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Protesting against fossil fuels with UMCA

                           Photo by Erika Hipsky

On Friday, March 3, a group of students and community members gathered on the steps of Fogler Library to protest multiple climate change issues.

The strike was hosted by the University of Maine Climate Action organization (UMCA), a group of students who regularly advocate for climate change related causes.

The climate strike occurred in solidarity with Fridays for Future, a global climate strike organization started by Gen Z activist Greta Thunberg. This week’s strike was focused on fossil fuel funding.

Max McDonough, a third-year human dimensions of climate change student, is an organizer for the UMCA and delivered opening remarks for the event.

McDonough hopes that UMaine will eventually abandon the use of fossil fuels entirely, including halting fossil fuel related funds for research.

“It’s the principle,” McDonough stated. “We’re trying to end the finances. Science cannot be independent if the fossil fuel companies are financing it.”

Dr. Sonja Birthisel is a faculty associate with the UMaine School of Forest Resources and Ecology and Environmental Sciences Program who joined the strike.

“The New England region has a higher reserve margin than any other place in the nation,” Birthisel said. “We’re burning more fuels and creating more electricity than we need.”

This energy surplus is one of the many pressing issues that students focused on climate change have on their minds. Birthisel discussed the singular coal plant left in Maine, and how her research on Maine’s energy grid shows that more coal is being burned than could be produced by that mill.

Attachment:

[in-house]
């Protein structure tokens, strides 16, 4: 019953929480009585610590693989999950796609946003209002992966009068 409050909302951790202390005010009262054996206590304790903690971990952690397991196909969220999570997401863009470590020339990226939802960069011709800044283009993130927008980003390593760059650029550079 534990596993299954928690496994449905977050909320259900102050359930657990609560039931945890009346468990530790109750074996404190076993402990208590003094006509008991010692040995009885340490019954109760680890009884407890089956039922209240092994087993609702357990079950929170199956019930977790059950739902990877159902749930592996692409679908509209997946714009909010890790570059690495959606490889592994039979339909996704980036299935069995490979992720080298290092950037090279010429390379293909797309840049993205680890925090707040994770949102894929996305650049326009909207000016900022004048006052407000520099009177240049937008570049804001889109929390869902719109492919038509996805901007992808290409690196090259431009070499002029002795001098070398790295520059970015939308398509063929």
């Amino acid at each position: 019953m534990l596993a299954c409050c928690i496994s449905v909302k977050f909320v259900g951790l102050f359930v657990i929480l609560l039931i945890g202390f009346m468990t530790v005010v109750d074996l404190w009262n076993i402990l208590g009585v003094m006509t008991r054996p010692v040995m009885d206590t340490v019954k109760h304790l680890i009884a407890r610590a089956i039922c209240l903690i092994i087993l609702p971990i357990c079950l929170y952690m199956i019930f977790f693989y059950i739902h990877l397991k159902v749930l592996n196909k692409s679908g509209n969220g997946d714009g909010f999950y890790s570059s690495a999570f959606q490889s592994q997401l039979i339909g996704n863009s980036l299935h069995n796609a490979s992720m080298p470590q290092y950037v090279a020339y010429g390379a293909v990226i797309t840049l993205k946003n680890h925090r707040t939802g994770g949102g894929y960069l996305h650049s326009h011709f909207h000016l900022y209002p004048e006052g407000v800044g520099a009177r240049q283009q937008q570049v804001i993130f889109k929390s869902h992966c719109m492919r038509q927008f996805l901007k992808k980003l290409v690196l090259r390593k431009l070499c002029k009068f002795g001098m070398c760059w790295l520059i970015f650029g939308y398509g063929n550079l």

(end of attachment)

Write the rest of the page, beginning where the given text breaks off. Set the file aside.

“It’s all hidden very opaquely under layers of bureaucracy and law,” Birthisel said of the largely unknown fossil fuel issues.

A crowd of individuals gathered to march around the mall and deliver chants related to fossil fuel dismantling, garnering cheers from passersby.

“The turnout was really great for the cold of March in Maine,” said Tamra Benson, a core organizer for UMaine Climate Action. “We had some amazing speakers, we had a great time singing and chanting around the Mall, and we were able to do several direct actions during the event,” Benson said.

The direct actions included writing student testimonies to be delivered to UMaine executives, the circulation of written petitions and survey distributions.

“A lot of times, climate strikes feel very focused on making noise, which is important for raising awareness, but often forget about the action part. It felt great to make some noise and take several concrete actions in one climate strike,” Benson added. “I’m extremely grateful for all of the people who attended and showed support for UMaine Climate Action, and I look forward to the rest of the semester.”

UMCA meets Tuesdays at 6 p.m. in the Walker Room on the third floor of the Union.

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